Friday, August 04, 2006


Environmental agents under scrutiny in autism research include drugs, vaccines, viruses, and poisonous substances such as lead and mercury. "There certainly isn't a shortage of environmental suspects that may play a role in autism," notes Andy Shih, chief science officer of the National Alliance for Autism Research in Princeton, N.J. "But these are not all necessarily artificial or manmade and may have to do with influences in the womb."

Zimmerman, a pediatric neurologist, is one of many specialists who think that environmental influences in utero may contribute to autism by disrupting normal early development. To a fetus, any effect from outside the womb-hormones triggered by a mother's stress, for example-is environmental. "It's anything that affects pregnancy," says Zimmerman.

Isaac Pessah, director of the Center for Children's Environmental Health and Disease Prevention Research at the University of California, Davis, agrees. He also points out that newborns and infants are especially vulnerable to the damaging effects of toxic exposures because the human nervous and immune systems "undergo considerable remodeling in the first 2 years of life."

Some scientists suspect that maternal viral infections are one of the principal noninherited causes of autism. Epidemiological studies have found a significantly increased risk of autism in the offspring of mothers exposed to the rubella, or German measles, virus early in pregnancy.

In the Jan. 1, 2003, Journal of Neuroscience, scientists led by Paul H. Patterson of the California Institute of Technology in Pasadena reported that when pregnant mice were infected with a modified human-flu virus, they produced offspring that, as adults, behaved in ways similar to those of many autistic children. Compared with a control group, the affected mice interacted less and were unusually anxious under mildly stressful situations and around unfamiliar objects.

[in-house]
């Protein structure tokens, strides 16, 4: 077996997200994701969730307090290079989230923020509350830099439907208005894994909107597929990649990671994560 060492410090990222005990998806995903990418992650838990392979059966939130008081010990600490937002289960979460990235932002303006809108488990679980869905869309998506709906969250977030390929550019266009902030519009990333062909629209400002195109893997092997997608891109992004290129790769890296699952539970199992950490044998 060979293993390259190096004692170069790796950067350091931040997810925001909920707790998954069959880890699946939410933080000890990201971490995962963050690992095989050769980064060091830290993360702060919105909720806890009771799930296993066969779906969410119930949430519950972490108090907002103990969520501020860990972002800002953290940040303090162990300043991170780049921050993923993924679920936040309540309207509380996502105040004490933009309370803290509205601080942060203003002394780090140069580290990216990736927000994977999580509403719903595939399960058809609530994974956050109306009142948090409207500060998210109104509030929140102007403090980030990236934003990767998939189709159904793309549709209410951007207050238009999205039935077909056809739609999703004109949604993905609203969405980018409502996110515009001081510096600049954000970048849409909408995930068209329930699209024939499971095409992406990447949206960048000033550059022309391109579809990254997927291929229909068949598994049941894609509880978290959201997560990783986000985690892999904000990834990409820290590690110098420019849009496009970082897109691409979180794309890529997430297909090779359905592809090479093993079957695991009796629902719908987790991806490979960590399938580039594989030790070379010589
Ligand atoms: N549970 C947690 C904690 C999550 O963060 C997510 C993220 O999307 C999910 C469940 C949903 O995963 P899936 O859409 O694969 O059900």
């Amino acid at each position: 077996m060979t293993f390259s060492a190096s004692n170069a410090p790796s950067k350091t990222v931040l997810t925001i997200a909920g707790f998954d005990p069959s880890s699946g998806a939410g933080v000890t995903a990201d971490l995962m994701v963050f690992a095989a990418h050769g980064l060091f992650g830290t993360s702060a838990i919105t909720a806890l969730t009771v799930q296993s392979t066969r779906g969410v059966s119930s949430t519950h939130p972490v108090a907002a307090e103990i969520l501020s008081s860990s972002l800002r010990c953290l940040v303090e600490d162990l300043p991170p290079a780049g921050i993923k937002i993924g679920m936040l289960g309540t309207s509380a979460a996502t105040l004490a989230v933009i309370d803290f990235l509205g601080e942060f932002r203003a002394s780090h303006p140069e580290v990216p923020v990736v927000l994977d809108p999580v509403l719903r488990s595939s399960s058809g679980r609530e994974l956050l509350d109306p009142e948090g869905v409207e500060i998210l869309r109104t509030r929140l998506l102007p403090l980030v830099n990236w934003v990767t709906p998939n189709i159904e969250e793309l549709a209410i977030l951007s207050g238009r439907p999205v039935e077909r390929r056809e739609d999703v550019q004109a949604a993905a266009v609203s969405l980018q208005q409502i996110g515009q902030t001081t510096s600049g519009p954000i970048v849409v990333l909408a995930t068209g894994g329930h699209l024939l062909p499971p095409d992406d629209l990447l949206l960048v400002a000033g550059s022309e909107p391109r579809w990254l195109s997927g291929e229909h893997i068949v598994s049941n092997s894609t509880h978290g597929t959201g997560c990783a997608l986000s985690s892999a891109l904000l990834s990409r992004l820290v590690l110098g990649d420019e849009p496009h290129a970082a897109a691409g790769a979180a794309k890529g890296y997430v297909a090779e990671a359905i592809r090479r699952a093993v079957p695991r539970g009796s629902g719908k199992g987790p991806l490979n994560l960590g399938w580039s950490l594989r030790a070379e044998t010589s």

The scientists also found unusually low numbers of critical signaling components, called Purkinje cells, in brain tissue of the affected mice. Autopsies of people with autism have revealed fewer than normal of these cells.

In an upcoming International Journal of Developmental Neuroscience, Patterson's group reports that altered brain development in the mice doesn't appear to occur as a direct result of viral infection in the fetus. Instead, "there's evidence it's related to a natural immune response in the mother, [but the] mechanism is something we're still working on," says Patterson.

Some of the molecules that the mother uses to fight the virus may be crossing the placenta and affecting brain development in the fetus, he explains.

If so, the problem wouldn't be specific to the flu virus. "Lots of kinds of infection could lead to the same effects," Patterson says.